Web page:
which may be formed bythe above type of re- : so Ll tends to cause high material losses. There is
also a distinct ?re hazard involved where, naph
action, i. e., to the formation of a water-insoluble
tha is present in the open kettlesnormally em
soap from the corresponding water-soluble soap
and a relatively water-soluble salt of the desired
ployed in the metathesis step;
, It is theprincipal object of this invention to
metal. The organic acid constituent of the soaps
involved is preferably a relatively strong organic ll) provide improvements. in the above process of
preparing insoluble soaps which eliminate many
acid having a dissociation constant greater than
of its‘ defects." These improvements canbe more
about 10-”, as for example a fatty acid, naph
thenic acids extracted from petroleum, a prod
uct of oxidation’ of petroleum fractions, a sul
fonic acid derived by sulfuric acid treatment of
_ petroleum fractions, or any other similar organic ‘
‘clearly understood after considering‘the follow
ing description of the complete improved proc
ess, which for convenience is outlined as a series
of steps and is exempli?ed by a description of
copper napthenate, this being a preferred form
‘acid; however, it may be a relatively weak acid
of the invention.
such as the "phenols” extracted from petroleum,
an alcohol, mercaptan, imide, etc., in some in
Step 1.—-Preparation of the water soluble ‘soap
stances. The metals most commonly forming 50 '
water-insoluble soaps are the polyvalent metals
Kerosene and gas oil fractions from a Califor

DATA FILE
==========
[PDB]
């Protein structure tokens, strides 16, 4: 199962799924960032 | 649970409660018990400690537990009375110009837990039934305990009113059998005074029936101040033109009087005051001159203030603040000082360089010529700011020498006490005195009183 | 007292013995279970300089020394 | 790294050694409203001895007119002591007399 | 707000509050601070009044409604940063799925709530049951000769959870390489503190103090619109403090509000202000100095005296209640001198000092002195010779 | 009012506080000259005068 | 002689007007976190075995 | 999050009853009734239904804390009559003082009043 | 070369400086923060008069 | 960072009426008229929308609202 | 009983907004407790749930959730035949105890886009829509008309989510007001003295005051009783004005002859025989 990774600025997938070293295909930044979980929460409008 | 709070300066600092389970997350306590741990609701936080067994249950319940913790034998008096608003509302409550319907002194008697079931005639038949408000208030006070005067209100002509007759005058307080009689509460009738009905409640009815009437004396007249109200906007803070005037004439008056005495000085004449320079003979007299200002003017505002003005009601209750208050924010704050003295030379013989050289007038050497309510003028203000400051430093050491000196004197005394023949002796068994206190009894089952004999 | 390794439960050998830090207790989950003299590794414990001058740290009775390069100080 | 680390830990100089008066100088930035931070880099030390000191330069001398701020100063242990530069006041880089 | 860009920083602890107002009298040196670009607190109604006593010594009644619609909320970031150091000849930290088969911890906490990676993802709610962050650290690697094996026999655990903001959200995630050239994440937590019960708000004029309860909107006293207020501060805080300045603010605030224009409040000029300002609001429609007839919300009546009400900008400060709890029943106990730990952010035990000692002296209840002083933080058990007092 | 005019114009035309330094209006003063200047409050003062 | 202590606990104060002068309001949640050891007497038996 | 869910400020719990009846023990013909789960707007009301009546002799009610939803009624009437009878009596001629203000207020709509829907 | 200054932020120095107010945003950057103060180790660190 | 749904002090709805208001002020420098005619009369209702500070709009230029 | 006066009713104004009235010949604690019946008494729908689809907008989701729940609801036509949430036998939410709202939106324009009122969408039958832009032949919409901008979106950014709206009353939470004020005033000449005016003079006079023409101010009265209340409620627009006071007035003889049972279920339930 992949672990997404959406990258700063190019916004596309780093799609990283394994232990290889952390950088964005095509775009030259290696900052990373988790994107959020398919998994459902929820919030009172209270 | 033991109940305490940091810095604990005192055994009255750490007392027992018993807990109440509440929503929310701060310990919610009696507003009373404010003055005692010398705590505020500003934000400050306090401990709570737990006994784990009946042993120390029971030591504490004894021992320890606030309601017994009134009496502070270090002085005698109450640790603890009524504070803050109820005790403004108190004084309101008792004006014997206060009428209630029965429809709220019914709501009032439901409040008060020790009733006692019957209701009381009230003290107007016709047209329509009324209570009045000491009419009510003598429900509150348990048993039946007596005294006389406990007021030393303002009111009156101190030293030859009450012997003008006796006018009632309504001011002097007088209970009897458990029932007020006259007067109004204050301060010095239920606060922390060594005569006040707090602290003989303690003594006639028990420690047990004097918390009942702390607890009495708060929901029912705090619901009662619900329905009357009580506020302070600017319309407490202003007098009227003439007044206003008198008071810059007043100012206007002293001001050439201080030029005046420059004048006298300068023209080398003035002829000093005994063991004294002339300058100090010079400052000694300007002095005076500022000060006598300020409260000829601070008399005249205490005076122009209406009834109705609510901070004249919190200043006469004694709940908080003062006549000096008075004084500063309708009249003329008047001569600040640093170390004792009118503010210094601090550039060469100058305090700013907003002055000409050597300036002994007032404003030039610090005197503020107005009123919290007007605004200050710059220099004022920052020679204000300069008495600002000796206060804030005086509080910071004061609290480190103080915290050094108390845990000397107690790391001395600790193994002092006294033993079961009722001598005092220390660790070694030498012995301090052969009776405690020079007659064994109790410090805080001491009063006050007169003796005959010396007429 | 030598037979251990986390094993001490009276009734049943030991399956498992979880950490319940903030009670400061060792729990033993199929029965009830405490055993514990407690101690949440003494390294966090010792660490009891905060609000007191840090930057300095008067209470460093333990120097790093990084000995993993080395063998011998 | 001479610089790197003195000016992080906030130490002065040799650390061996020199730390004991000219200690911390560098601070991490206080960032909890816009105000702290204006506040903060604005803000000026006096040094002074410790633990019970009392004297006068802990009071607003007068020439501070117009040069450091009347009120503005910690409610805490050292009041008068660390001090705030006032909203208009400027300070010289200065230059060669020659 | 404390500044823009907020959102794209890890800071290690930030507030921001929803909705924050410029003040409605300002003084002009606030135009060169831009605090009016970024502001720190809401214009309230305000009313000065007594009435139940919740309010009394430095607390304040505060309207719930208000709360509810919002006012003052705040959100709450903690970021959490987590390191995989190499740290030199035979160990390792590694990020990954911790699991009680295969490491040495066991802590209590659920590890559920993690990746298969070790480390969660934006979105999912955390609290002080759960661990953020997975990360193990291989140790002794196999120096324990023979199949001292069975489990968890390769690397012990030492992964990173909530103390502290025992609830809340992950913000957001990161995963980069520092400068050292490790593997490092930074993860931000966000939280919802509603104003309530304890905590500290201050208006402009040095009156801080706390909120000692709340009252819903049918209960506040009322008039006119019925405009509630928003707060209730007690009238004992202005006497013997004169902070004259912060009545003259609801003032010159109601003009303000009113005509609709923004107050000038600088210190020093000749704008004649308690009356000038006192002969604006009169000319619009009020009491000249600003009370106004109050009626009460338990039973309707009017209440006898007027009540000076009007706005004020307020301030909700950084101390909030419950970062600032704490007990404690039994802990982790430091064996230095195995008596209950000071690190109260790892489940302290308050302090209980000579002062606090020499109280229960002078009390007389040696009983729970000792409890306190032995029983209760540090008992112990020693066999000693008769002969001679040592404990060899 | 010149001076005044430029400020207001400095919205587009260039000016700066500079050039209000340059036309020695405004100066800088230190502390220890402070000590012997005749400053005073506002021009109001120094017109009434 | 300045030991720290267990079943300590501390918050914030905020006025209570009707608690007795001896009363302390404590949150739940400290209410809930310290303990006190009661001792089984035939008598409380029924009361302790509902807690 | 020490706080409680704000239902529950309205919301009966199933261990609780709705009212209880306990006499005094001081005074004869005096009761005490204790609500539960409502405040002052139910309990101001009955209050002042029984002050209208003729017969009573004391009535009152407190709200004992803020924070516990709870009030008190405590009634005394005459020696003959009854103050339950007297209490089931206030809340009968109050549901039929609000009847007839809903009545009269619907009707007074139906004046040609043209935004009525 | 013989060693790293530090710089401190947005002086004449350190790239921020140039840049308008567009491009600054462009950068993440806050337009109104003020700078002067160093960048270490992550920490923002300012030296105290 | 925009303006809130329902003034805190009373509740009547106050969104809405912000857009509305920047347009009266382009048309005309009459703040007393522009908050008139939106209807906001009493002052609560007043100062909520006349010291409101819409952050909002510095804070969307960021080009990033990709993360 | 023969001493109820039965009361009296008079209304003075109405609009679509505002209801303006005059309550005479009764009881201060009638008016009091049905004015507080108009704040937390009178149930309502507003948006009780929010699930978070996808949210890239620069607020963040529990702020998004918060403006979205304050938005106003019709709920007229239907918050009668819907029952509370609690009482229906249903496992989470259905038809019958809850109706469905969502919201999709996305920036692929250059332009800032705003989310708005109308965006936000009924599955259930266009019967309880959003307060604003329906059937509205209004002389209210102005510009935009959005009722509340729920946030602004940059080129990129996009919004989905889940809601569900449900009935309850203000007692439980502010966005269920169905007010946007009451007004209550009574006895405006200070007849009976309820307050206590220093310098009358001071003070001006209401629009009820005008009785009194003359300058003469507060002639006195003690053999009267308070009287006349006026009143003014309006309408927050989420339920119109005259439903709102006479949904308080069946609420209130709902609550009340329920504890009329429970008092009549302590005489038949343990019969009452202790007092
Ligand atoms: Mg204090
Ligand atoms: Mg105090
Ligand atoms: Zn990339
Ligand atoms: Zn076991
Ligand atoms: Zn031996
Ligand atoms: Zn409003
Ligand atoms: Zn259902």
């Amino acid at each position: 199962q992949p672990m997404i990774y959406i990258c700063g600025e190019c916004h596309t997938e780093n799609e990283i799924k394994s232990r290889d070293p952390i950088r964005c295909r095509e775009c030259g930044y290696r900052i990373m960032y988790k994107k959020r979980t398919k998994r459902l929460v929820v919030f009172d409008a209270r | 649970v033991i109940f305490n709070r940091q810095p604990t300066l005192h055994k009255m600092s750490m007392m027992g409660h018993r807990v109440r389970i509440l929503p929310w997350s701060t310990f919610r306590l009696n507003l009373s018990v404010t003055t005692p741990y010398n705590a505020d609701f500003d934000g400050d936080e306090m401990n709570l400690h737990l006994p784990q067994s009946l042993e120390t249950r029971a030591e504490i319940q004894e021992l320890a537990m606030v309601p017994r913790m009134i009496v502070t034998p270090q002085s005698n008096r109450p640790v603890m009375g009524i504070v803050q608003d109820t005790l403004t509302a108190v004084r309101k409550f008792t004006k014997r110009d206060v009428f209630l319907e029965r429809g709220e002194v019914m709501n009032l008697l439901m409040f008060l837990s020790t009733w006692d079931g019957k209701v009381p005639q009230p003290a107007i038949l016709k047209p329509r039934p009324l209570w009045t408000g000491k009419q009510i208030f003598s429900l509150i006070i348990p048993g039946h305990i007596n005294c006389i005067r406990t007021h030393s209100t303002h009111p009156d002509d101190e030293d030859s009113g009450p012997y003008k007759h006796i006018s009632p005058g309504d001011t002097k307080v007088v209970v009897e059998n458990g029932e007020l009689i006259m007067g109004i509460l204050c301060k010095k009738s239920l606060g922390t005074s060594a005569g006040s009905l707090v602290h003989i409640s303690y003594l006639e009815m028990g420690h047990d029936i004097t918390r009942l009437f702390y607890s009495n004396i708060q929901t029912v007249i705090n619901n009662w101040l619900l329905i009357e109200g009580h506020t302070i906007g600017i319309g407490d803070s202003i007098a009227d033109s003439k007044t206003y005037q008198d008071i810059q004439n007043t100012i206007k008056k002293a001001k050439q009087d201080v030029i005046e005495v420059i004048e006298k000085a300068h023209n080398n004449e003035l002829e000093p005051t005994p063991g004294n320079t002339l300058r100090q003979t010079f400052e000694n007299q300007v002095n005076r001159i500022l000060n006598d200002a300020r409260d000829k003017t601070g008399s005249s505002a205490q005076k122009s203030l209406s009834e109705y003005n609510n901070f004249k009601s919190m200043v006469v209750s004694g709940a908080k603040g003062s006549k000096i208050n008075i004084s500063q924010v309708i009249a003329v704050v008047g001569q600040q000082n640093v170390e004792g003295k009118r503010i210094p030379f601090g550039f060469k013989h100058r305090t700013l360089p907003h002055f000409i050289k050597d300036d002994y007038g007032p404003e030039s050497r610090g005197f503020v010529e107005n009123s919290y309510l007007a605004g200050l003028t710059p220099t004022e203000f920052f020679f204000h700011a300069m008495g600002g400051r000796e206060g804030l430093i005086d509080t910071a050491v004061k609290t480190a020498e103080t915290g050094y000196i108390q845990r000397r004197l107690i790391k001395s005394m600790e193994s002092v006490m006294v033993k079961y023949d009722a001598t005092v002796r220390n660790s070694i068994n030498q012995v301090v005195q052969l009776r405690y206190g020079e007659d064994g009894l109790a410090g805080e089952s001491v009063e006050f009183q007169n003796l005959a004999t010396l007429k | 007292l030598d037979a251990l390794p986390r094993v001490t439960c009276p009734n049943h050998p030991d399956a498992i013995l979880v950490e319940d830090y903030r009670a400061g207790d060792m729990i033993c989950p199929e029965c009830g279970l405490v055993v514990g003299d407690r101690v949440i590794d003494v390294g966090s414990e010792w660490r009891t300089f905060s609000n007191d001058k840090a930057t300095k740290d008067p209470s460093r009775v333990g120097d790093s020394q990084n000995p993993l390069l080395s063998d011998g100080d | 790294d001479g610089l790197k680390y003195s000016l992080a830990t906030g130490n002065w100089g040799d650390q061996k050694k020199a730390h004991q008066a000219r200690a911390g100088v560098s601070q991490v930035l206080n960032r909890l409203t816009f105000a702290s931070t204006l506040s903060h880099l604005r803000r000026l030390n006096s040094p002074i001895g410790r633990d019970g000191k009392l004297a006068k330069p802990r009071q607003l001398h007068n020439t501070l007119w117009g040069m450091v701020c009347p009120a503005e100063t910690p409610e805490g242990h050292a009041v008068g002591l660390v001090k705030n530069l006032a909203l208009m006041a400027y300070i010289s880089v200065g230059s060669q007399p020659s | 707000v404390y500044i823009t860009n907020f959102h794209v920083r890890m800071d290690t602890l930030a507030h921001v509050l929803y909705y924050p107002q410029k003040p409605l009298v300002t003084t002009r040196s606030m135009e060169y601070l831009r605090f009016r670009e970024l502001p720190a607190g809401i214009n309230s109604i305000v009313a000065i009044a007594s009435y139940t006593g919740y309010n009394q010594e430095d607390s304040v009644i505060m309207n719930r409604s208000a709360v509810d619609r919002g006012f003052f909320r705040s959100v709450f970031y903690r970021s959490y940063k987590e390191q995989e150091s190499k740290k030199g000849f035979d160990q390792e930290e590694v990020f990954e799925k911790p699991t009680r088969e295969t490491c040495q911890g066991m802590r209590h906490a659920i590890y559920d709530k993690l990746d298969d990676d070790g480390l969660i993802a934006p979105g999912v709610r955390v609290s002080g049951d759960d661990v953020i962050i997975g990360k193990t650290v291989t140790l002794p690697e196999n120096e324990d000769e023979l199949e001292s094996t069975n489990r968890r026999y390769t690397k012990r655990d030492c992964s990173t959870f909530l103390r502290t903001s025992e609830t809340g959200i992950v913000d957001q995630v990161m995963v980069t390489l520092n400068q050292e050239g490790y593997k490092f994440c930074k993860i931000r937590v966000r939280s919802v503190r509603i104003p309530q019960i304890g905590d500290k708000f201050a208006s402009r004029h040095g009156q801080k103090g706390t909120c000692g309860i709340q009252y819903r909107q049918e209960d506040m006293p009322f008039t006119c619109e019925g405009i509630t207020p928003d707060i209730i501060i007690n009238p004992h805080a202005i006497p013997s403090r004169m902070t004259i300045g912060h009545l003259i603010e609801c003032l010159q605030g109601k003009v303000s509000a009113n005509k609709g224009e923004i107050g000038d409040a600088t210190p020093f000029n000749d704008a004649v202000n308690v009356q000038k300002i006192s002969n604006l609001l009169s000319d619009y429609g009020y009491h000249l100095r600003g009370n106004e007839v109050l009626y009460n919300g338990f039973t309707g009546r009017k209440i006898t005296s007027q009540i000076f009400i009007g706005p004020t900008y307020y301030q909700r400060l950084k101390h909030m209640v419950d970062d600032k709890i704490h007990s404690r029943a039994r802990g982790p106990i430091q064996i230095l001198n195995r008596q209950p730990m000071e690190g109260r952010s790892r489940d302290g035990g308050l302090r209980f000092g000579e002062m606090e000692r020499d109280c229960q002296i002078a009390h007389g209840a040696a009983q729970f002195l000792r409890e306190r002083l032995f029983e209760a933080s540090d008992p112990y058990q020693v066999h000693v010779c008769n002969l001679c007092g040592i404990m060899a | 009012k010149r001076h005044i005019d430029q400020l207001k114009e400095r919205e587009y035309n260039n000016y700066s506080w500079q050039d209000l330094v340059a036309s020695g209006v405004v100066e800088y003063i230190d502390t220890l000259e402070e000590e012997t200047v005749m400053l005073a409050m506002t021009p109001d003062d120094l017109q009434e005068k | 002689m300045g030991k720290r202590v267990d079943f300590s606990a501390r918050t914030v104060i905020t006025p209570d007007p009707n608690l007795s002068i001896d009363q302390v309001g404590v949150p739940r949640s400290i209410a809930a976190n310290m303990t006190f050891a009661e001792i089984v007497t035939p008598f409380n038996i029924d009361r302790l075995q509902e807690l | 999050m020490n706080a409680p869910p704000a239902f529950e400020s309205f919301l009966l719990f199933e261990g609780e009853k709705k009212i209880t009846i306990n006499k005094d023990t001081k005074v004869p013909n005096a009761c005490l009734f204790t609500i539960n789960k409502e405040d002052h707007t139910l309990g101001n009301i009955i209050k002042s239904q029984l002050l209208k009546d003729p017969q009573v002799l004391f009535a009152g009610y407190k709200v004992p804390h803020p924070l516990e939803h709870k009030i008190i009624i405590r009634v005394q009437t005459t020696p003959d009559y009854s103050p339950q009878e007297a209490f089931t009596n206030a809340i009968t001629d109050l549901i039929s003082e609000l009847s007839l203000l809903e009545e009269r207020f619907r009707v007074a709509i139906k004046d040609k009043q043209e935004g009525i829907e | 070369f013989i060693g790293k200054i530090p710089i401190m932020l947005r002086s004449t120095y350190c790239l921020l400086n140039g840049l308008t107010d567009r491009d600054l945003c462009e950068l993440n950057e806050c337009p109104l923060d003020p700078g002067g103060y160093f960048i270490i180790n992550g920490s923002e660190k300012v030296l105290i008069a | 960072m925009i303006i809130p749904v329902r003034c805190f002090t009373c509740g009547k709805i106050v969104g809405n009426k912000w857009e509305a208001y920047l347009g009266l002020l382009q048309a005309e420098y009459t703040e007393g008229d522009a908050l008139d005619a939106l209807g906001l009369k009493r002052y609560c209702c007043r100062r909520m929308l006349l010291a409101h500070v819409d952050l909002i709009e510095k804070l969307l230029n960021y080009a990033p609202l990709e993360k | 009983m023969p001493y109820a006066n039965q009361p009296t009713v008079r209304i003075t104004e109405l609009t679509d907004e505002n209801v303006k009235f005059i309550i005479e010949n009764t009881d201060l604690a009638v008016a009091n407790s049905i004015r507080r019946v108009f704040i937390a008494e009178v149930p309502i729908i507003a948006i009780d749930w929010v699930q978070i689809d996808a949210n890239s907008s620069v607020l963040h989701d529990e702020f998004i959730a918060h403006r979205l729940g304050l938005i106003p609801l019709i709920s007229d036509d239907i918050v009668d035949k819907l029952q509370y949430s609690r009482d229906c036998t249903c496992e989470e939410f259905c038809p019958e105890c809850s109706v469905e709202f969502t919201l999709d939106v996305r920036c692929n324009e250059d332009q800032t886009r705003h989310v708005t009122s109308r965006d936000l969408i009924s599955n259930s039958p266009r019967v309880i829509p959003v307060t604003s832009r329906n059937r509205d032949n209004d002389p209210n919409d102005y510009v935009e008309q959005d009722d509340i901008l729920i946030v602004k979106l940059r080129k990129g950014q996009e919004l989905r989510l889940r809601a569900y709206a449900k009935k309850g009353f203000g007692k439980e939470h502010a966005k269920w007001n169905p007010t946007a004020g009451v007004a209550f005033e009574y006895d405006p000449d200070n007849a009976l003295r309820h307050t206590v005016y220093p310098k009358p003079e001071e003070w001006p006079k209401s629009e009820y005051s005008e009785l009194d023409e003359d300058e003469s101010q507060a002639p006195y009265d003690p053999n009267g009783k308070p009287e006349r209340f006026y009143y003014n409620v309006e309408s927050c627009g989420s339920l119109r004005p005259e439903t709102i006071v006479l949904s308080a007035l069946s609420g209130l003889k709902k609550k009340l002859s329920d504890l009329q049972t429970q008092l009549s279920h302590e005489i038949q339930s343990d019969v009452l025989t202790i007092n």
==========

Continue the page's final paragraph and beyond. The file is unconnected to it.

such as copper, lead, tin, aluminum, iron, zinc,
barium, chromium, etc., although monovalent _
nia crude oil were each extracted with aqueous
caustic soda solution originally containingabout
metals such as silver may also be included. These
mentioned are merely examples, and the inven 55 6 lbs. NaOH per bbl.,, until the bulk of the caustic
in each case was converted to sodium naphthenate
(3) No water washing is used. It has been
by the naphthenic acids present in the oil frac
tions and the resulting solution had a basicity to
phenolphthalein equivalent to an NaOH content
of about 0.5 lb. per bbl. These “crude soaps”
cluding the water soluble salts by dehydrating
found that removal of inorganic impurities in
and settling is fully as effective and much more
rapid than the usual water washing, and also
results in a product soap completely free from
were then blended, and the blend Was acidi?ed
with sulfuric acid to obtain a supernatant layer of
"crude acids” having an acid number of about 150
mg. KOH per gram.
water, and‘therefore having improved oil solu
bility characteristics.
The “crude acids” were then" ' ' '
separated and distilled, taking a “heart out” com
prising about a 5% to 80% overhead fraction, this
material being designated “distilled crude acids”
and. having an acid number of about 1'75 mg. KOH
per gram. A charge of about 30 tons (175 bbls.) of
these “distilled crude acids” was then introduced
into an “agitator” equipped for heating, cooling,
and agitation, and the calculated equivalent
amount of caustic, namely about 92 tons (500
' The invention therefore resides in the produc
tion and separation of the Water-insoluble soap
phase by‘ the addition of solid salt to the reaction
' mixture in the absence of any added oil or naph
tha as a gathering agent; in the puri?cation of
the Water-insoluble soap phase by heating to
drive off volatile impurities and adding a solvent